In many traditions, fall is a time for contemplation and assessment. The property management industry is no exception. This time of year, many employers start to re-evaluate their talent pool. Some will be facing tough decisions about team changes in order to start the new year in a strong position to achieve financial benchmarks and budgets.
For ambitious employees, this can actually be good news. In many areas of the country, the real estate industry is growing at a steady pace. One of the challenges faced by property management companies is finding and retaining good talent—which translates to plenty of job opportunities in almost every market throughout the country for those willing to go the extra mile.
What does a property management career look like?
If you are just starting out or considering a career in property management, it helps to be acquainted with the scope of jobs available and which opportunities are realistically available for promotion. That way, you can choose the career path that best fits your interests and abilities. The main categories of jobs available in the property management industry include:
On-site positions: If you love hands-on management of property, these positions are for you. This category includes jobs such as property manager, assistant manager, maintenance technician and maintenance supervisor. For those who love working with people, consider becoming a leasing professional or leasing manager.
Corporate/support positions: These positions involve management of the company itself. Many of the on-site positions will report to these people. Careers in this category include director of IT, regional manager, regional vice president and CEO.
Finance positions: If you love numbers and accounting, there’s plenty for you to do in property management. Positions in this category include accounting payables specialist, accounting manager, asset manager, senior asset manager and CFO.
Human resources positions: These include HR generalist, benefits specialist and director of HR.
Promotions in the property management industry can happen within each category or between categories. For example, a property manager could easily make the switch to regional manager. In fact, having on-site experience is invaluable regardless of which position you aspire to reach because it gives you practical, nuts-and-bolts experience in the industry.
What qualifications do you need for a career in property management?
Robert Montgomery, CEO and founder of RecruiterMixer, an executive recruiting company serving the property management and hospitality industries, says many employers today prefer candidates with both their undergraduate and graduate degrees. The type of degree required can vary based on the position and employer preferences.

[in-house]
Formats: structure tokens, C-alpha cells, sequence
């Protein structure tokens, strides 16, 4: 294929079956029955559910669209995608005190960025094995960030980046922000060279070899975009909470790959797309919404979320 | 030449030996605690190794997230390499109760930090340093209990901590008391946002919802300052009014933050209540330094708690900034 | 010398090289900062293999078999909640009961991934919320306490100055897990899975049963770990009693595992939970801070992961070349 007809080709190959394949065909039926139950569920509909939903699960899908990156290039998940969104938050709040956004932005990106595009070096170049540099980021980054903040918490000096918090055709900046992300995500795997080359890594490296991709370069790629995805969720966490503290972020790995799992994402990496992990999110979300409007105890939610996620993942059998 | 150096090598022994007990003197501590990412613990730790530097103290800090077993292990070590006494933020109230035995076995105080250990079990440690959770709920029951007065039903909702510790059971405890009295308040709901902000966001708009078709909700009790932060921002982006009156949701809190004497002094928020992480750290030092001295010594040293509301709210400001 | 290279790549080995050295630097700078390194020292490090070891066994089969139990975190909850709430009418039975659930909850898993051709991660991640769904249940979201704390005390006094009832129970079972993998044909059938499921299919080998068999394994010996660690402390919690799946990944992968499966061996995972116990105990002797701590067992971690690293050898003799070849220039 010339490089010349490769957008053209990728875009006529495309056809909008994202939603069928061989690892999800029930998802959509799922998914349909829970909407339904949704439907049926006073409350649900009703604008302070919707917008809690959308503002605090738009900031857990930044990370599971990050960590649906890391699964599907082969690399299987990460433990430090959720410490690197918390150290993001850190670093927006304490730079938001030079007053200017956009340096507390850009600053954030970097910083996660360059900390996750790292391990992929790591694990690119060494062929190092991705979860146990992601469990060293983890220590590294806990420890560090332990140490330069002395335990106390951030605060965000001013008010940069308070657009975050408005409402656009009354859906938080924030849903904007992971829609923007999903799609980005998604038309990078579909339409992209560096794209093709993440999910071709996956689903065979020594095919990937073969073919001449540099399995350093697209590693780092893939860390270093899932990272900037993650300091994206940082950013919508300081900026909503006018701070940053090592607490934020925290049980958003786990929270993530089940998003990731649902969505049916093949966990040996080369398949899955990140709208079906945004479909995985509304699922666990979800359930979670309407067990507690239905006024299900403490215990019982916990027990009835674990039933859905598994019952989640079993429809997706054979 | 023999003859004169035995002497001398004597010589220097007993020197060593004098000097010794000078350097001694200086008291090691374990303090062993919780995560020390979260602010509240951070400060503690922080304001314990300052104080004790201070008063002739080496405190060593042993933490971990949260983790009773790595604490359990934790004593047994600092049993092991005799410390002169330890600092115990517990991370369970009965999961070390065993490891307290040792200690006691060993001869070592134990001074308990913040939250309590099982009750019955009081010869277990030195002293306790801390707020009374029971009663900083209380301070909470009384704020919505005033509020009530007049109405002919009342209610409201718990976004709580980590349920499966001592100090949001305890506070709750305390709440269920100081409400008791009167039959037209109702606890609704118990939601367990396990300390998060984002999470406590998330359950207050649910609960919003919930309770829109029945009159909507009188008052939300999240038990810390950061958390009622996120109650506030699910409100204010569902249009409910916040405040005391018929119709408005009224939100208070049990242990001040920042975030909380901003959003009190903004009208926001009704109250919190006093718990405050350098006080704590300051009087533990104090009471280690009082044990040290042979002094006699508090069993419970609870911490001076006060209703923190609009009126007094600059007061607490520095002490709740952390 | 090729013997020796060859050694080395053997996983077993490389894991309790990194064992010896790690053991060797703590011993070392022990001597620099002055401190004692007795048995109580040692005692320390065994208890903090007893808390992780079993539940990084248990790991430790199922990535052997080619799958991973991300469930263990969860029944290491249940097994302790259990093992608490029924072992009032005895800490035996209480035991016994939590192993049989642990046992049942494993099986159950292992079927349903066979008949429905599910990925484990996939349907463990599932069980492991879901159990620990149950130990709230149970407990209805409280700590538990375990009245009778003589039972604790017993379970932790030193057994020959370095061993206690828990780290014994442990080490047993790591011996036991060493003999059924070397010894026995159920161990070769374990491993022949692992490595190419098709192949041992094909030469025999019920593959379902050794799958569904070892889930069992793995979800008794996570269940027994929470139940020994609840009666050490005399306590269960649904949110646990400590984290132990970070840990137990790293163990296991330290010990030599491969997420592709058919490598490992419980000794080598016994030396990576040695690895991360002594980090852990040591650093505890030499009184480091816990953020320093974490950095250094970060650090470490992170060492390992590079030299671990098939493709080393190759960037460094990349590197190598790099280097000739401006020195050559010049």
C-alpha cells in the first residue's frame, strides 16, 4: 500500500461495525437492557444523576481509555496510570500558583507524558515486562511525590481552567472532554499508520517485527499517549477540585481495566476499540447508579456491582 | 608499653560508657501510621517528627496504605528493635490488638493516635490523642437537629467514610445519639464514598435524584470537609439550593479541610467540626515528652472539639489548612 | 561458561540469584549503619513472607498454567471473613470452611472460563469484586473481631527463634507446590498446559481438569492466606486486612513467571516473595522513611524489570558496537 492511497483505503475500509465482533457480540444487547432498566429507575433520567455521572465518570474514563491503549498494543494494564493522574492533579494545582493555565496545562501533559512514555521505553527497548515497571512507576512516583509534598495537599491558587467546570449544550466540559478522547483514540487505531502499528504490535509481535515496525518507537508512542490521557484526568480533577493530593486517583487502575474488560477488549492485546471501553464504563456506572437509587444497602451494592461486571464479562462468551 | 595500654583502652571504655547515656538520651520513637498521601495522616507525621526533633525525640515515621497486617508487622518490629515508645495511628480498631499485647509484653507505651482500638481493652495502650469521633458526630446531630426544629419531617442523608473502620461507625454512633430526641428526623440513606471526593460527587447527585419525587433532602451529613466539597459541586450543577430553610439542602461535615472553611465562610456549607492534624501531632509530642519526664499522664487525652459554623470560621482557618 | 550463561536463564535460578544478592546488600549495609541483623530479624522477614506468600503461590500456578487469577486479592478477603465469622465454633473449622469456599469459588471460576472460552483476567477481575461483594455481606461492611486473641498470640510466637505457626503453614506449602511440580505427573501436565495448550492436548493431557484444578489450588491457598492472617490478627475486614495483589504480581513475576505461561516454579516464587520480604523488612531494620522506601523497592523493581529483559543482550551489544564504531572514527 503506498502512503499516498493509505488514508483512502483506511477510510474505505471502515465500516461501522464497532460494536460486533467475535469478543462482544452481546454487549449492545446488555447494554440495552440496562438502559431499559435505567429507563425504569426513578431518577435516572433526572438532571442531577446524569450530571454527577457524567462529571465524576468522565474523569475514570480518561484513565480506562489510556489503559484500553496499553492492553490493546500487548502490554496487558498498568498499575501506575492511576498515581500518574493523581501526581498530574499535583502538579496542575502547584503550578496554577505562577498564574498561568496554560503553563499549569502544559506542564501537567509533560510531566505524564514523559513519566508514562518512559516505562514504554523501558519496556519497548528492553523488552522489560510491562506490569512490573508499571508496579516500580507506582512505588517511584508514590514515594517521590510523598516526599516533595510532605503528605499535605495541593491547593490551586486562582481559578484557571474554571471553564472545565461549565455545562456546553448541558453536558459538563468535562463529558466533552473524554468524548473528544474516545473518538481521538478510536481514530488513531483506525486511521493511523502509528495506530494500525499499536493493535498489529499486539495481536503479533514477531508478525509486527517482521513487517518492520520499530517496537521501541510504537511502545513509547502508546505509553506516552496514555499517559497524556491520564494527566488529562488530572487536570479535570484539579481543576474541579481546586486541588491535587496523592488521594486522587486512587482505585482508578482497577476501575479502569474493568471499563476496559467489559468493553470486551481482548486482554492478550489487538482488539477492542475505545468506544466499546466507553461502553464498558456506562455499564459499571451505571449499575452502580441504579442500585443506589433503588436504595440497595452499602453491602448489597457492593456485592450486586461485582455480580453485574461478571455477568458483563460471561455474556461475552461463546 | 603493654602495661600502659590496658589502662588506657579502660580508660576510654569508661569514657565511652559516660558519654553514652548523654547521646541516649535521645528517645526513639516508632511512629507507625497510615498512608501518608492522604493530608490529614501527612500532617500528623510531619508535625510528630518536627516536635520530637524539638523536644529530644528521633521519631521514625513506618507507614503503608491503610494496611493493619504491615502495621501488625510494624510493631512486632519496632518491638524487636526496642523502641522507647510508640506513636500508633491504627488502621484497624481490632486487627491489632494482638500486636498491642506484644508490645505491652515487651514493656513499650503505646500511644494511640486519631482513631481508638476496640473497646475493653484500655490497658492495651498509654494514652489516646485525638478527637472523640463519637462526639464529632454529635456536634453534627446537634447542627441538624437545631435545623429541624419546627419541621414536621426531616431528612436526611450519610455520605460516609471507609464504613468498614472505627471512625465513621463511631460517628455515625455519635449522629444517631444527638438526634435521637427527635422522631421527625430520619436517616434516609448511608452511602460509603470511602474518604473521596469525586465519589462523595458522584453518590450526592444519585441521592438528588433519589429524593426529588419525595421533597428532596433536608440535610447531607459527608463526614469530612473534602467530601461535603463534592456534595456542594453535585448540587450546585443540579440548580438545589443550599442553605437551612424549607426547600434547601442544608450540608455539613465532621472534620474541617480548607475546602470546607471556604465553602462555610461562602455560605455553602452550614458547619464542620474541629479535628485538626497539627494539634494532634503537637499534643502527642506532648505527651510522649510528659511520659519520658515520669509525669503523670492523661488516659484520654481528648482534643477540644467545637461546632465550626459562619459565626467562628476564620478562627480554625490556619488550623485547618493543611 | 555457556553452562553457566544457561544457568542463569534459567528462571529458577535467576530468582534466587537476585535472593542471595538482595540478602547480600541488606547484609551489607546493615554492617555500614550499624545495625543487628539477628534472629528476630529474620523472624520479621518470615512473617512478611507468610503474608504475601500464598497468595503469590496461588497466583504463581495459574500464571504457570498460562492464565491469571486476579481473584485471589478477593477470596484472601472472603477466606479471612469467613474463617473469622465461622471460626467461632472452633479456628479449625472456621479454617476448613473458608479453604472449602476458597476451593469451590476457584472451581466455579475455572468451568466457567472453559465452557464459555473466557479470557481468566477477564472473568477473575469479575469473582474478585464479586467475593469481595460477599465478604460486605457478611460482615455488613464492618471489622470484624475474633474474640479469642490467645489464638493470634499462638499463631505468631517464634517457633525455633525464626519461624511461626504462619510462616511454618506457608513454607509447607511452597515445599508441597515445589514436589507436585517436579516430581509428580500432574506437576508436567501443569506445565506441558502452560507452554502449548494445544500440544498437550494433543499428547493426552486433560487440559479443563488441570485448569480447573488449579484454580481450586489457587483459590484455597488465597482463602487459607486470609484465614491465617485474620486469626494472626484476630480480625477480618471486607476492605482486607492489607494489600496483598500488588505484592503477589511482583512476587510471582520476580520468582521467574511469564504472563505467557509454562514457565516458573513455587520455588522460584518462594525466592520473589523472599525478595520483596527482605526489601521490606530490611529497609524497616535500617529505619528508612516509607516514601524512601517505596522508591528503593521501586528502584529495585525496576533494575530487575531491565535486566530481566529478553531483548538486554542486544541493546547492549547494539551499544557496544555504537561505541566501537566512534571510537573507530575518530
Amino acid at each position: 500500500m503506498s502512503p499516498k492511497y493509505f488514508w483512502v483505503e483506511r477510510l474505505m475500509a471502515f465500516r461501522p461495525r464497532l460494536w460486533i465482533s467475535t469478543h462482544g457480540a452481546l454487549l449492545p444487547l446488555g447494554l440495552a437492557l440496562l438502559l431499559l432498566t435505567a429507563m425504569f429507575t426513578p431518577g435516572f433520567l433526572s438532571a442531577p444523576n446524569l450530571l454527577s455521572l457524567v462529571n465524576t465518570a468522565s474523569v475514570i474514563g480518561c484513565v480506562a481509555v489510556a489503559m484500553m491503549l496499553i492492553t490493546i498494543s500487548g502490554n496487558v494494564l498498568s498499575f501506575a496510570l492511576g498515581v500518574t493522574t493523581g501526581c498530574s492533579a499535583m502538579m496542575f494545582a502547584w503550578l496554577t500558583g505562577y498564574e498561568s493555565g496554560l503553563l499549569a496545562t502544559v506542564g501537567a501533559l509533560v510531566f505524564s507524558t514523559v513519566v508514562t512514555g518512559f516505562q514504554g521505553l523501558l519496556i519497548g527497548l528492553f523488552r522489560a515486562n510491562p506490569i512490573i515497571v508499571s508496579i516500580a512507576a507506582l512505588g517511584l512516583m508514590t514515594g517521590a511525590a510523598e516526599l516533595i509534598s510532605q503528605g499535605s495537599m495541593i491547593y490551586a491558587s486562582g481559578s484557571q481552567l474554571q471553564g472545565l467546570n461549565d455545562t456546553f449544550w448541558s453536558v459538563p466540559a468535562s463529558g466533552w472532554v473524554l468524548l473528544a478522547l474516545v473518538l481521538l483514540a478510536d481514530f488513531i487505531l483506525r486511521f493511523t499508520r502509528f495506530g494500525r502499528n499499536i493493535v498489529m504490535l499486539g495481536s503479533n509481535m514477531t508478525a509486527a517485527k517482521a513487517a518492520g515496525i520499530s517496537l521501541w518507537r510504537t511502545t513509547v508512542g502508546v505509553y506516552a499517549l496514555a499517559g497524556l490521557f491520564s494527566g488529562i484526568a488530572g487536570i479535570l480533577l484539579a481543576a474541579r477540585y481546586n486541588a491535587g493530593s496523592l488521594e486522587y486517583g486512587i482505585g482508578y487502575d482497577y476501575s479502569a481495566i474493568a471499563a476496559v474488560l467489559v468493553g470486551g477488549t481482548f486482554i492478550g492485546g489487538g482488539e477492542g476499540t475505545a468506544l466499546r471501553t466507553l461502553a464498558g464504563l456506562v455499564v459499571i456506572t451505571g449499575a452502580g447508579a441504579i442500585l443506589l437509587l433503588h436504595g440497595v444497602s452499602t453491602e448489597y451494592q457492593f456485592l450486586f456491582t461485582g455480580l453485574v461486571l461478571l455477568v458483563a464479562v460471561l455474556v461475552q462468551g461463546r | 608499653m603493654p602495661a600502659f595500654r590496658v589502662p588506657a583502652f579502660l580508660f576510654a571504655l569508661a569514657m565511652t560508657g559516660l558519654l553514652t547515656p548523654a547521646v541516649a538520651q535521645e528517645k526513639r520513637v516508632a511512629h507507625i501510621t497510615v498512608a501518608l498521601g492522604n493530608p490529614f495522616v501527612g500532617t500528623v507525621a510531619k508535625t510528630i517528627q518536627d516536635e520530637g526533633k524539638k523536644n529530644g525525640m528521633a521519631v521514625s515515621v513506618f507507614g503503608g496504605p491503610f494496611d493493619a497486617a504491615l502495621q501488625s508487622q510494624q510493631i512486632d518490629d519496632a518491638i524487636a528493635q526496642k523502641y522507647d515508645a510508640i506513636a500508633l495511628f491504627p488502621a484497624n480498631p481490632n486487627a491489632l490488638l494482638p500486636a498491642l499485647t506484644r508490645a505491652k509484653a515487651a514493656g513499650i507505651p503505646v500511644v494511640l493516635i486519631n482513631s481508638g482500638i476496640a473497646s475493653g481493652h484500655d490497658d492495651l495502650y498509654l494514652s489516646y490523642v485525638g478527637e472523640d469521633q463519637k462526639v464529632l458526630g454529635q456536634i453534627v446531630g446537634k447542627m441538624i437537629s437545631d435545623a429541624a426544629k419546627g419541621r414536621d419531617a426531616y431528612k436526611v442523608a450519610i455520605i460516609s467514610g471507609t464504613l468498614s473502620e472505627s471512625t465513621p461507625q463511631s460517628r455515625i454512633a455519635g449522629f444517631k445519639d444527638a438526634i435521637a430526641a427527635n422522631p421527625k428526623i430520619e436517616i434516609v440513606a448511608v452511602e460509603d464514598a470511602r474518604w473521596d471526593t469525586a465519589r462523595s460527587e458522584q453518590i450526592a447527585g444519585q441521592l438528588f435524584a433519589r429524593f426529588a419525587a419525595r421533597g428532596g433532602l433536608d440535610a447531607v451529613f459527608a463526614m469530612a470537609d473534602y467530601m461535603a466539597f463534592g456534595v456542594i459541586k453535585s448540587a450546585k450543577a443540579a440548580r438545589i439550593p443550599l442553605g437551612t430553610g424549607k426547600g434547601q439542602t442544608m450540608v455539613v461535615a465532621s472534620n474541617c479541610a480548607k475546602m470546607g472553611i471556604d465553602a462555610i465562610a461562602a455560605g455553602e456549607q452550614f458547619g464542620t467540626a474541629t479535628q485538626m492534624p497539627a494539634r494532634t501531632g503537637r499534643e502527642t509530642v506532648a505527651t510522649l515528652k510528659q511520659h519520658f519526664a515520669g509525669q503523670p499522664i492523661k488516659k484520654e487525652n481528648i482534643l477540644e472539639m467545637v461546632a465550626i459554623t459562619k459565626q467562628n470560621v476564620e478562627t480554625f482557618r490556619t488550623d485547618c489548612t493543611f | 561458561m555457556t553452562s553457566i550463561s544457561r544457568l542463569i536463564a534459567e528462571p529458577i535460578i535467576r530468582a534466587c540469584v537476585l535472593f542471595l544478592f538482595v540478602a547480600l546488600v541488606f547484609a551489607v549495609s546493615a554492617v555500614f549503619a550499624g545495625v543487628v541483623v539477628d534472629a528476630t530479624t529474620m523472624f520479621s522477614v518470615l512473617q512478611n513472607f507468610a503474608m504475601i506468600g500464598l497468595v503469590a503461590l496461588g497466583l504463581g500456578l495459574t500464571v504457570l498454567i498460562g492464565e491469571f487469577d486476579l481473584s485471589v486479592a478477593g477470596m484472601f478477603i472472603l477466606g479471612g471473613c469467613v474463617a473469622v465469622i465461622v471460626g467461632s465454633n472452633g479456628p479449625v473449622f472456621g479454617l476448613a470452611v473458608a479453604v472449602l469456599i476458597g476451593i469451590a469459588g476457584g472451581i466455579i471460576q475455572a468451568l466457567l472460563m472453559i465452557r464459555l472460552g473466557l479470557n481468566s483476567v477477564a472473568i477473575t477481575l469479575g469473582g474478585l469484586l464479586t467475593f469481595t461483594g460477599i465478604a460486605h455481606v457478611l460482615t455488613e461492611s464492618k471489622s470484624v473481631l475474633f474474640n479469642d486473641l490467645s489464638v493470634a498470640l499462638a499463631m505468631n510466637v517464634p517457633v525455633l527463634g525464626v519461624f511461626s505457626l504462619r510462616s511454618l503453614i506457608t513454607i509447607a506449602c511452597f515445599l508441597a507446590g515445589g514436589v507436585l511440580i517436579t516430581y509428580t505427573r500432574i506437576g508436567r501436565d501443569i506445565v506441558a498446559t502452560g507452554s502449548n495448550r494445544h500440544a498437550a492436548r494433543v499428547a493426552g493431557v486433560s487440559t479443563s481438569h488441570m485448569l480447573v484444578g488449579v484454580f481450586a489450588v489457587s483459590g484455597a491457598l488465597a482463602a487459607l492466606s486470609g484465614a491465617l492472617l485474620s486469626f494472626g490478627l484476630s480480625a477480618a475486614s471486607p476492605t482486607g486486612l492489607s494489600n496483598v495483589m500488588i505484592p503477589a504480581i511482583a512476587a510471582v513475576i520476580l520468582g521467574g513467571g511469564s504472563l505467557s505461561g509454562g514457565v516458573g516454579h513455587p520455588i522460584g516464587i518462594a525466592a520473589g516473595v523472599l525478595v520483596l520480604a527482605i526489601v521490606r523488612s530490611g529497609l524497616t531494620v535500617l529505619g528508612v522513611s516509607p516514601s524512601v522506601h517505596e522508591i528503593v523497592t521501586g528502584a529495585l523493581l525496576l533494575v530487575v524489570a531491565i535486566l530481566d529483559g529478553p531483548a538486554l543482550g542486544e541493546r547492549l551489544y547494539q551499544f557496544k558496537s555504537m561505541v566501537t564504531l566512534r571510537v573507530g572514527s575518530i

Montgomery also recommends earning one or more certificates specific to property management. “Continuing to further your education within the property management field is always a benefit for a candidate and can provide an advantage (in a competitive hiring situation),” he says.
Nationally recognized designations in property management include such titles as Certified Apartment Manager (CAM), Certificate for Apartment Maintenance Technicians (CAMT), Accredited Residential Manager (ARM), Certified Apartment Portfolio Supervisor (CAPS), Certified Apartment Supplier (CAS) and Certified Property Manager (CPM).
Strategies for advancing your property management career
If you are already employed in the property management industry, it pays to be proactive about advancing your career. Here are a few steps Montgomery suggests taking to improve your chances for promotion:
• Make your boss your ally. Develop a career development plan with your supervisor and establish tasks, projects and benchmarks toward achieving the next position.
• Take ownership of your career growth. Stay relevant and proactively work daily on developing yourself for the next position.
• Leverage your relationships wisely. Find team members who will actively promote your achievements to the key decision-makers. (You should be just as willing to do the same for them.)
• Follow the Golden Rule. Regardless of your position or industry, it’s always an excellent practice to treat others the way you would like to be treated. Whether you’re dealing with tenants, peers or your boss, cultivating an attitude of respect will help you earn the same.
• Broaden your horizons. If you don’t see your way clear to getting to the next position in your career path at your current company, consider switching to a different one. Don’t make this decision lightly; for some, familiarity and staying within their comfort zone trumps compensation. For others, though, the tough decision to leave can prove very rewarding.
Whether you choose to stay with your current company or seek new pastures, each position and/or company you work for could broaden your skill set to help you achieve your long-term career goals in the property management industry.
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